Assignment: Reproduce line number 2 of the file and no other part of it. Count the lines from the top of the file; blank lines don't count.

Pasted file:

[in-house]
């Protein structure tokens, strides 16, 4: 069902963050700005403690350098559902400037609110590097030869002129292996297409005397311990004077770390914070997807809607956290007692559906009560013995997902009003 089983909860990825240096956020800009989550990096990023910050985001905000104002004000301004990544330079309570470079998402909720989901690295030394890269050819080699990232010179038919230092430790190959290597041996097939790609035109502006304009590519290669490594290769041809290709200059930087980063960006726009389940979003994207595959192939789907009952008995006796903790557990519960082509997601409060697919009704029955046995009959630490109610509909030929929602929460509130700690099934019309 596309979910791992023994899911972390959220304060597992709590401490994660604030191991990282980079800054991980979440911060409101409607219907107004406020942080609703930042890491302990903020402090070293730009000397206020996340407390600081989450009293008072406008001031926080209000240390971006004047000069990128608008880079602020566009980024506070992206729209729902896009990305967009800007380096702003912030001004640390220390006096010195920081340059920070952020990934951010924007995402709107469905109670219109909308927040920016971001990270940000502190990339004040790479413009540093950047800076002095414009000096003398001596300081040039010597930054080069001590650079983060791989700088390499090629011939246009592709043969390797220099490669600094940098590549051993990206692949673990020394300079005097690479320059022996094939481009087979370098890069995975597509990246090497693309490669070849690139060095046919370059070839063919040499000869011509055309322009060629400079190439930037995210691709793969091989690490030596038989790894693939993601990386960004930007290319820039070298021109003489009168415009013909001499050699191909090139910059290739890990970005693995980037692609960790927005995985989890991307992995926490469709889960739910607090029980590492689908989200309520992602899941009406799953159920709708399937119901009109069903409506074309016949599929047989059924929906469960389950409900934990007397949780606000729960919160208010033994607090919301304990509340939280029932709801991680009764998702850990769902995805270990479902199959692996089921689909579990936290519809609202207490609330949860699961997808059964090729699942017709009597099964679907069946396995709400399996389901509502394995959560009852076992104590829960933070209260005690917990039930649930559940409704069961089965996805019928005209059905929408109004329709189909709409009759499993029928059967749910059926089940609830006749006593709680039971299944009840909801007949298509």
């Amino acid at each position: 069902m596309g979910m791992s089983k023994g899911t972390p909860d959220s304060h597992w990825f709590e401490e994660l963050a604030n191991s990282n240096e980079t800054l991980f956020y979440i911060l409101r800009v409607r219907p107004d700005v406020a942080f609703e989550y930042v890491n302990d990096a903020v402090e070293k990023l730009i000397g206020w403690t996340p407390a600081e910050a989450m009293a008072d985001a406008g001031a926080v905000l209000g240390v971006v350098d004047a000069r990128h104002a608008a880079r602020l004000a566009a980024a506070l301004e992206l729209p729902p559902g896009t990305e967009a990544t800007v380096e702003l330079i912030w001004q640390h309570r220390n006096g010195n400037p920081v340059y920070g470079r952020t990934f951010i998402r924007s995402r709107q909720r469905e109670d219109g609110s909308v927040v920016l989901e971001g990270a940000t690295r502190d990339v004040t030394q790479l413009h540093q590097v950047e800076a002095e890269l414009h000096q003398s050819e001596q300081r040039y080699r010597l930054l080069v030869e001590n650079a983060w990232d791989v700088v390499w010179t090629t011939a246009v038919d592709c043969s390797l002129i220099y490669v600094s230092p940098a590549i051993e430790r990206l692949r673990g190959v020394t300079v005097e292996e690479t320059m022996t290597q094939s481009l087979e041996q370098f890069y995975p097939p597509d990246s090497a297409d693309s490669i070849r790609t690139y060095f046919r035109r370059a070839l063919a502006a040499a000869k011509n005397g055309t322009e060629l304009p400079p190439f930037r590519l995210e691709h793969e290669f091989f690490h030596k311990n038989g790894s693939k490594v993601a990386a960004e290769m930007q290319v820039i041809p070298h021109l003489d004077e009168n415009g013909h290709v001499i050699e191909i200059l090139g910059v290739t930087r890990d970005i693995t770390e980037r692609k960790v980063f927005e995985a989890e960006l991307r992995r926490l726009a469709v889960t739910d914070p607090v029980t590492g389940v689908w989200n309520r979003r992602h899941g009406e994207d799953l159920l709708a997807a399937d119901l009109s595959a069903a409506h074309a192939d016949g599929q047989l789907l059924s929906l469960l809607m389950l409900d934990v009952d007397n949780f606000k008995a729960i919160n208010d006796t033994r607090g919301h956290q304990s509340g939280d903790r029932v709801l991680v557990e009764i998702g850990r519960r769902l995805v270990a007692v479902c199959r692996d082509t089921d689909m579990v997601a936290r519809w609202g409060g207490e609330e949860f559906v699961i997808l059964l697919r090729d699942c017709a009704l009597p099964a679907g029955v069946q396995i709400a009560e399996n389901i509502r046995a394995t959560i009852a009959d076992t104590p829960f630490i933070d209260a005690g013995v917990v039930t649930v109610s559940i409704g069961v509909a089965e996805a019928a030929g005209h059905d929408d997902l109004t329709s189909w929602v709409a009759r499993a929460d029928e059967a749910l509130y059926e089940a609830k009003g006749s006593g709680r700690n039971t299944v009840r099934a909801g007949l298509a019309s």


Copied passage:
């Protein structure tokens, strides 16, 4: 069902963050700005403690350098559902400037609110590097030869002129292996297409005397311990004077770390914070997807809607956290007692559906009560013995997902009003 089983909860990825240096956020800009989550990096990023910050985001905000104002004000301004990544330079309570470079998402909720989901690295030394890269050819080699990232010179038919230092430790190959290597041996097939790609035109502006304009590519290669490594290769041809290709200059930087980063960006726009389940979003994207595959192939789907009952008995006796903790557990519960082509997601409060697919009704029955046995009959630490109610509909030929929602929460509130700690099934019309 596309979910791992023994899911972390959220304060597992709590401490994660604030191991990282980079800054991980979440911060409101409607219907107004406020942080609703930042890491302990903020402090070293730009000397206020996340407390600081989450009293008072406008001031926080209000240390971006004047000069990128608008880079602020566009980024506070992206729209729902896009990305967009800007380096702003912030001004640390220390006096010195920081340059920070952020990934951010924007995402709107469905109670219109909308927040920016971001990270940000502190990339004040790479413009540093950047800076002095414009000096003398001596300081040039010597930054080069001590650079983060791989700088390499090629011939246009592709043969390797220099490669600094940098590549051993990206692949673990020394300079005097690479320059022996094939481009087979370098890069995975597509990246090497693309490669070849690139060095046919370059070839063919040499000869011509055309322009060629400079190439930037995210691709793969091989690490030596038989790894693939993601990386960004930007290319820039070298021109003489009168415009013909001499050699191909090139910059290739890990970005693995980037692609960790927005995985989890991307992995926490469709889960739910607090029980590492689908989200309520992602899941009406799953159920709708399937119901009109069903409506074309016949599929047989059924929906469960389950409900934990007397949780606000729960919160208010033994607090919301304990509340939280029932709801991680009764998702850990769902995805270990479902199959692996089921689909579990936290519809609202207490609330949860699961997808059964090729699942017709009597099964679907069946396995709400399996389901509502394995959560009852076992104590829960933070209260005690917990039930649930559940409704069961089965996805019928005209059905929408109004329709189909709409009759499993029928059967749910059926089940609830006749006593709680039971299944009840909801007949298509």